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Article
March 1989

Long-term Evolution of Astigmatism Following Planned Extracapsular Cataract Extraction

Author Affiliations

From the Southern California Permanente Medical Group, San Diego.

Arch Ophthalmol. 1989;107(3):353-357. doi:10.1001/archopht.1989.01070010363024
Abstract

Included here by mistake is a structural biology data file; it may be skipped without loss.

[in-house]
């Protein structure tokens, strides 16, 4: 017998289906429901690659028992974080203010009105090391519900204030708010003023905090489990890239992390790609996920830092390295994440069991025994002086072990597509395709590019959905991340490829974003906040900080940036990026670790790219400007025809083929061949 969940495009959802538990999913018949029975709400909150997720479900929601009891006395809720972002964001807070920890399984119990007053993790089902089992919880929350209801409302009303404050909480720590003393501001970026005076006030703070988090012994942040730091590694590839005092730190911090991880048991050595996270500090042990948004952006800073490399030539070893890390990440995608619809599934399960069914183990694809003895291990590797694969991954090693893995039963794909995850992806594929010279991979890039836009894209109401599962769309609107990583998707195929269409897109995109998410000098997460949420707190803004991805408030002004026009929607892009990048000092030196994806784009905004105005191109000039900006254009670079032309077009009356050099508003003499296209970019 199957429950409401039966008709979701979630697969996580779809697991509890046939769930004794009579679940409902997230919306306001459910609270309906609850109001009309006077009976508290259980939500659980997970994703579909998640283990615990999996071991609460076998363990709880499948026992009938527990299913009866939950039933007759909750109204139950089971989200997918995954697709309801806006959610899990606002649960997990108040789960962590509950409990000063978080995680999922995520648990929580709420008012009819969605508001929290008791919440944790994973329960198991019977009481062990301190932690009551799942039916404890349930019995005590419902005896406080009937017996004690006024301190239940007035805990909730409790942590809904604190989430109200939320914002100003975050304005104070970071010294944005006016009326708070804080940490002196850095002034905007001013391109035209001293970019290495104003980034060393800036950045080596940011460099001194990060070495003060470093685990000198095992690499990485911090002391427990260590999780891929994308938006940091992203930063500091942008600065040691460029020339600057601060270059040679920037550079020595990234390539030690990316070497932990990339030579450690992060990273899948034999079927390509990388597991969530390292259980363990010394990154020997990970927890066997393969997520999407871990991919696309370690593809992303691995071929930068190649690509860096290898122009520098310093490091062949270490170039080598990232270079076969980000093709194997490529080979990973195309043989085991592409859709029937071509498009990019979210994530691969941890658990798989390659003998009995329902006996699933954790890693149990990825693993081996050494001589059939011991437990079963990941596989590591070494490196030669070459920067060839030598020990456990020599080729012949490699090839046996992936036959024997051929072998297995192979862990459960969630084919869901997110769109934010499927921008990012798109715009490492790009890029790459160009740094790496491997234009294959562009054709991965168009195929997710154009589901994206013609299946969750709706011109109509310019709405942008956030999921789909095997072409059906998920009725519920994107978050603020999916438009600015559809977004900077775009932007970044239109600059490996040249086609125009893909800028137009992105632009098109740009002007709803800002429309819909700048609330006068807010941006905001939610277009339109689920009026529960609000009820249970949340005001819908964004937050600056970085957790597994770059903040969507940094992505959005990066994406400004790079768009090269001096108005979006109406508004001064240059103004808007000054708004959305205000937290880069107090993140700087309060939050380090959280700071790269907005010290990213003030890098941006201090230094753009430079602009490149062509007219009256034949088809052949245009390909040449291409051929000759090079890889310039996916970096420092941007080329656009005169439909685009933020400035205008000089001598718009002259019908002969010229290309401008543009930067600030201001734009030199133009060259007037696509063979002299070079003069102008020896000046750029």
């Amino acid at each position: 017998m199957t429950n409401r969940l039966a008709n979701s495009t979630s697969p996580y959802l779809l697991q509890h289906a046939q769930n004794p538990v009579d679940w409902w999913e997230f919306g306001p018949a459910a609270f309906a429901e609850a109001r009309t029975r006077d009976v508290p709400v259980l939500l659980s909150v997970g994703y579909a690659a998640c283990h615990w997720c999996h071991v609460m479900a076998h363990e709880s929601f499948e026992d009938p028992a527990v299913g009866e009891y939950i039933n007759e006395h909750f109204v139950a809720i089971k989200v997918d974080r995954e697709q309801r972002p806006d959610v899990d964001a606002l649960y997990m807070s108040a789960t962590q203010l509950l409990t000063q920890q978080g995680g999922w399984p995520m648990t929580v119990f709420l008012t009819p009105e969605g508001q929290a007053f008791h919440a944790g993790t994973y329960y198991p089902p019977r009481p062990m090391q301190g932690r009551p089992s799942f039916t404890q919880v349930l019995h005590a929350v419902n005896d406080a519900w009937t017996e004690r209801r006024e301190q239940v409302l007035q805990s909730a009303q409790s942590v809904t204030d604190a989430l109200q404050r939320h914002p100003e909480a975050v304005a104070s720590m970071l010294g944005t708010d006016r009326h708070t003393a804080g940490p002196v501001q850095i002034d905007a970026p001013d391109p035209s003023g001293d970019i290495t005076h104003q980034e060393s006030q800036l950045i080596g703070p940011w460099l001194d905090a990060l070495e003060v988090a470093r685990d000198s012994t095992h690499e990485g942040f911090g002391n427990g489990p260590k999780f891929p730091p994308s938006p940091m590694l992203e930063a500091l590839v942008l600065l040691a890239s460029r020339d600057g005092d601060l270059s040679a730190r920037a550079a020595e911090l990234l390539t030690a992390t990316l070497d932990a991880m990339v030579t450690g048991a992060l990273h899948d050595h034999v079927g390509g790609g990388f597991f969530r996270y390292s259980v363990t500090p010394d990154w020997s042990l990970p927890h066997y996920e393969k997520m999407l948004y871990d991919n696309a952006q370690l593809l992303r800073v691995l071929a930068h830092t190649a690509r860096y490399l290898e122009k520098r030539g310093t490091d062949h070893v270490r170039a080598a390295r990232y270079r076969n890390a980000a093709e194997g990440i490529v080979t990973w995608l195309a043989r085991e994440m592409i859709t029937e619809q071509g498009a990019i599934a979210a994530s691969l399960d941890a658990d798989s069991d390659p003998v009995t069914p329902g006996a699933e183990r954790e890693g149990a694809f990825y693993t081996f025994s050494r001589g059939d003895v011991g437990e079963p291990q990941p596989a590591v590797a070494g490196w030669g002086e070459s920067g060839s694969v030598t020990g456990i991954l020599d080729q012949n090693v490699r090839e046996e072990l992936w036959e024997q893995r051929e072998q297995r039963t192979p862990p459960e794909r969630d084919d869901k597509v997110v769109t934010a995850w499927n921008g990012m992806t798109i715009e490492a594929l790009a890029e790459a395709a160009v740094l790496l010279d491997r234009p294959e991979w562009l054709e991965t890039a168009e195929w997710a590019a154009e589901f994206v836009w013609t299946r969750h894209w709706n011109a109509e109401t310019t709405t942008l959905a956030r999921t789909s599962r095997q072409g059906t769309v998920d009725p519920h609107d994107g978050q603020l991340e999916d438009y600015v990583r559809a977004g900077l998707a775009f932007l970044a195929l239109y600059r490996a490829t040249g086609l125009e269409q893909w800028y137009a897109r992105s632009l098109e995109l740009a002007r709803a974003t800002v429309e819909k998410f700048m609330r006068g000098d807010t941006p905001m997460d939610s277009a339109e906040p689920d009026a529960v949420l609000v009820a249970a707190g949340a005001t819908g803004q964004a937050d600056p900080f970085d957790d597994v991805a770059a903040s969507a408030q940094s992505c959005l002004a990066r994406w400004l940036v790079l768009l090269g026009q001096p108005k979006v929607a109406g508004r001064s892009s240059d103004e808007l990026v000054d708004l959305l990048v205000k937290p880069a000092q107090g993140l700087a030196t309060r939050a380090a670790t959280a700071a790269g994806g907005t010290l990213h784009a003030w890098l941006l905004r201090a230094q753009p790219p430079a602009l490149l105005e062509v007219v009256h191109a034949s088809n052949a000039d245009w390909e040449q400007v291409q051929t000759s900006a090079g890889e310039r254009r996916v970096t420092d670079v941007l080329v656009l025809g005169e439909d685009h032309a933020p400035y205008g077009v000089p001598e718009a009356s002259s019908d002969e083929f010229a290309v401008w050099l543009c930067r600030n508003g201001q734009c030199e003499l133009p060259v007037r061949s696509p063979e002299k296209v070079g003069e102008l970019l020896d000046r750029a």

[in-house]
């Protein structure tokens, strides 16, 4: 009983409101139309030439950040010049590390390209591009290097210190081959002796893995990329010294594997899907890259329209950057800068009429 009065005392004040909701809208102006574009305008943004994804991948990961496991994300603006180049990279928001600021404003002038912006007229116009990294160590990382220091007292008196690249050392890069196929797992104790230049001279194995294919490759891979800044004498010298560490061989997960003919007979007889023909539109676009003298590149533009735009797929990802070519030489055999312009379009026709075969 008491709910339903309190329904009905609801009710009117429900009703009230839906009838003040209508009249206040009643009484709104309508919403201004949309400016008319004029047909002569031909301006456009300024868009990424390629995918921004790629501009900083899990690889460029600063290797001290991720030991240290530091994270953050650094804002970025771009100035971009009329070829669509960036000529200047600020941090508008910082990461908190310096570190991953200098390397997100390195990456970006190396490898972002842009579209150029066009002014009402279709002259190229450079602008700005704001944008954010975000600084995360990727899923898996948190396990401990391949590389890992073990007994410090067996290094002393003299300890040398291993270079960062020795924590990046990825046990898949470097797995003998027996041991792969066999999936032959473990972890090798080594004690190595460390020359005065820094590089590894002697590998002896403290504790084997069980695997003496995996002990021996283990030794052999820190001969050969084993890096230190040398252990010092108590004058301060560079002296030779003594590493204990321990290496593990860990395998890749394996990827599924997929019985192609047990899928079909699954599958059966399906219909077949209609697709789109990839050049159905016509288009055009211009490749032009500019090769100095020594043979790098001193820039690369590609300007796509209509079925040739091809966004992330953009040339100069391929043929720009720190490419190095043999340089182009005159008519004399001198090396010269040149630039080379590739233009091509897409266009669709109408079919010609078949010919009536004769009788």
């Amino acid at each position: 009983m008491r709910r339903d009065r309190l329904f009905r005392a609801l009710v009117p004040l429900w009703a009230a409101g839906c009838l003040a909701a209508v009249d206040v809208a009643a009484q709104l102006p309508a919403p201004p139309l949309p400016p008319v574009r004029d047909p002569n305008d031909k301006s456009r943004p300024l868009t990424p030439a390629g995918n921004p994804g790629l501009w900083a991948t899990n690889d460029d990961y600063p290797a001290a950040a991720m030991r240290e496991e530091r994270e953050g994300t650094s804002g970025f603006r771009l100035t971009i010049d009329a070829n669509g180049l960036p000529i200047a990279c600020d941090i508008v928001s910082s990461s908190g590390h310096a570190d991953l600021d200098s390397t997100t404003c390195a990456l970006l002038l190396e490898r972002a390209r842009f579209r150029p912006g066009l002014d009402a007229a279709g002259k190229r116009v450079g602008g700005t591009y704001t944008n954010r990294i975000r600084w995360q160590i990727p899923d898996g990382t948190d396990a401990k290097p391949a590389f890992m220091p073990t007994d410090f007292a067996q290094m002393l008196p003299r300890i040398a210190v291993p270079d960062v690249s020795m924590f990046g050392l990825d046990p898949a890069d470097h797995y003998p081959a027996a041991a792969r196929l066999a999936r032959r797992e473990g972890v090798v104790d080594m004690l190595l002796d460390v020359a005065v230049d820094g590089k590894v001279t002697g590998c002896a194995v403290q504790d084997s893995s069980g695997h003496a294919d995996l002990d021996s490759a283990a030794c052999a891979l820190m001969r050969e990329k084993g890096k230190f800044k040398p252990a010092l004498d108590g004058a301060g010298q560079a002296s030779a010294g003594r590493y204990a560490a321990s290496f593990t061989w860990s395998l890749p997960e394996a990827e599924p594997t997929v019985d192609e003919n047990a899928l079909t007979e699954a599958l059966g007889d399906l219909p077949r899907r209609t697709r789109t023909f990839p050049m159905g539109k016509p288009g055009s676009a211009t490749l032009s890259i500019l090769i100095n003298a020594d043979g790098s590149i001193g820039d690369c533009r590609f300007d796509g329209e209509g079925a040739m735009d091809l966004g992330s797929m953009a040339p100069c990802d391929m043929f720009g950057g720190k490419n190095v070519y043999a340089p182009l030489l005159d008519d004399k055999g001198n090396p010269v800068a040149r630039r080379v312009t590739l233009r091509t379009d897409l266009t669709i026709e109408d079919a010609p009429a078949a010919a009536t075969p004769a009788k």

• Sixty-six eyes of 66 patients undergoing planned extracapsular cataract extraction with interrupted 10-0 nylon suture wound closure were followed up prospectively for three years following surgery to evaluate the long-term evolution of postoperative astigmatism. The study examined the period beginning three months postoperatively, well after all suture cutting was completed, a point often considered to represent "final postoperative astigmatism." For the group as a whole, the induced astigmatism measured at three months was not stable, but gradually shifted 0.69 diopter toward against-the-rule astigmatism. Three specific patterns of evolution of postoperative astigmatism were identified, depending on the amount of induced astigmatism found at three months. The data revealed that it was not possible to consistently induce with-the-rule astigmatism, although permanent against-the-rule induced astigmatism could be produced. The long-term evolution of postoperative cataract wounds toward more against-the-rule astigmatism seen in this study was not affected by the number of intact nylon sutures. Proper evaluation of any technique to modify postoperative astigmatism must consider the long-term evolution of the cataract wound.

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